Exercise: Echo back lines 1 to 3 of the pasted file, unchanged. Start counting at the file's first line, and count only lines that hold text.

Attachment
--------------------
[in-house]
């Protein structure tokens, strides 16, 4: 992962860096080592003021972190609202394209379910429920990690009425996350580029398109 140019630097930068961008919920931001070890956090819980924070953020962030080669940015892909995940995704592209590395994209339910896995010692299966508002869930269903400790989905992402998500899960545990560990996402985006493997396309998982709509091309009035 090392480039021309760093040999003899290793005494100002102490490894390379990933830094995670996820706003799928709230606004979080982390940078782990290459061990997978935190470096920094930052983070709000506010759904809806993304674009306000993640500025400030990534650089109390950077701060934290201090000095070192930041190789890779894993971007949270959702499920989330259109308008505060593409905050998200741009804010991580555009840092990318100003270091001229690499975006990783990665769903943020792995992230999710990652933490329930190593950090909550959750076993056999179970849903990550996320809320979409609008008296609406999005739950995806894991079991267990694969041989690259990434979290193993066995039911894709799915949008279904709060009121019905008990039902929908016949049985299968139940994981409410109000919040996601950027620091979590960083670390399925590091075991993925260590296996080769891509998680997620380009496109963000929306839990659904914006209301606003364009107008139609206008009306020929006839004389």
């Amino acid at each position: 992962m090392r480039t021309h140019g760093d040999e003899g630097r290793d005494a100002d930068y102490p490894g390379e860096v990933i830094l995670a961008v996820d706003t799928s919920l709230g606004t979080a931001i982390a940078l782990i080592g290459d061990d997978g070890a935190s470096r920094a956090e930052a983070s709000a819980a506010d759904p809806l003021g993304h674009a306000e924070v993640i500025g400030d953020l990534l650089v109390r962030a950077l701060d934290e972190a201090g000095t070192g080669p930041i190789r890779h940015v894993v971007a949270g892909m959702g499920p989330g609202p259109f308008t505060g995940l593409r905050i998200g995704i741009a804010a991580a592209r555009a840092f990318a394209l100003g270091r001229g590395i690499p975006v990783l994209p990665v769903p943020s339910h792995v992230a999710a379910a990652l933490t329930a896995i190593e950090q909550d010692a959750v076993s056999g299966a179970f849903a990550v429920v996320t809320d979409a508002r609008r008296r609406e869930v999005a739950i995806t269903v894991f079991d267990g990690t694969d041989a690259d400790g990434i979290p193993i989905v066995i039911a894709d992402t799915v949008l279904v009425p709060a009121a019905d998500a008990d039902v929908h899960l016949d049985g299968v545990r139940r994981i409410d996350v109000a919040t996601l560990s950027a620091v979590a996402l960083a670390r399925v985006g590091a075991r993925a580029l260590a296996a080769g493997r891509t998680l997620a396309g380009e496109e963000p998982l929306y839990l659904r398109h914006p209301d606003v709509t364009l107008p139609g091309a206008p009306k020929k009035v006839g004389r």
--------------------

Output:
[in-house]
């Protein structure tokens, strides 16, 4: 992962860096080592003021972190609202394209379910429920990690009425996350580029398109 140019630097930068961008919920931001070890956090819980924070953020962030080669940015892909995940995704592209590395994209339910896995010692299966508002869930269903400790989905992402998500899960545990560990996402985006493997396309998982709509091309009035 090392480039021309760093040999003899290793005494100002102490490894390379990933830094995670996820706003799928709230606004979080982390940078782990290459061990997978935190470096920094930052983070709000506010759904809806993304674009306000993640500025400030990534650089109390950077701060934290201090000095070192930041190789890779894993971007949270959702499920989330259109308008505060593409905050998200741009804010991580555009840092990318100003270091001229690499975006990783990665769903943020792995992230999710990652933490329930190593950090909550959750076993056999179970849903990550996320809320979409609008008296609406999005739950995806894991079991267990694969041989690259990434979290193993066995039911894709799915949008279904709060009121019905008990039902929908016949049985299968139940994981409410109000919040996601950027620091979590960083670390399925590091075991993925260590296996080769891509998680997620380009496109963000929306839990659904914006209301606003364009107008139609206008009306020929006839004389």
């Amino acid at each position: 992962m090392r480039t021309h140019g760093d040999e003899g630097r290793d005494a100002d930068y102490p490894g390379e860096v990933i830094l995670a961008v996820d706003t799928s919920l709230g606004t979080a931001i982390a940078l782990i080592g290459d061990d997978g070890a935190s470096r920094a956090e930052a983070s709000a819980a506010d759904p809806l003021g993304h674009a306000e924070v993640i500025g400030d953020l990534l650089v109390r962030a950077l701060d934290e972190a201090g000095t070192g080669p930041i190789r890779h940015v894993v971007a949270g892909m959702g499920p989330g609202p259109f308008t505060g995940l593409r905050i998200g995704i741009a804010a991580a592209r555009a840092f990318a394209l100003g270091r001229g590395i690499p975006v990783l994209p990665v769903p943020s339910h792995v992230a999710a379910a990652l933490t329930a896995i190593e950090q909550d010692a959750v076993s056999g299966a179970f849903a990550v429920v996320t809320d979409a508002r609008r008296r609406e869930v999005a739950i995806t269903v894991f079991d267990g990690t694969d041989a690259d400790g990434i979290p193993i989905v066995i039911a894709d992402t799915v949008l279904v009425p709060a009121a019905d998500a008990d039902v929908h899960l016949d049985g299968v545990r139940r994981i409410d996350v109000a919040t996601l560990s950027a620091v979590a996402l960083a670390r399925v985006g590091a075991r993925a580029l260590a296996a080769g493997r891509t998680l997620a396309g380009e496109e963000p998982l929306y839990l659904r398109h914006p209301d606003v709509t364009l107008p139609g091309a206008p009306k020929k009035v006839g004389r």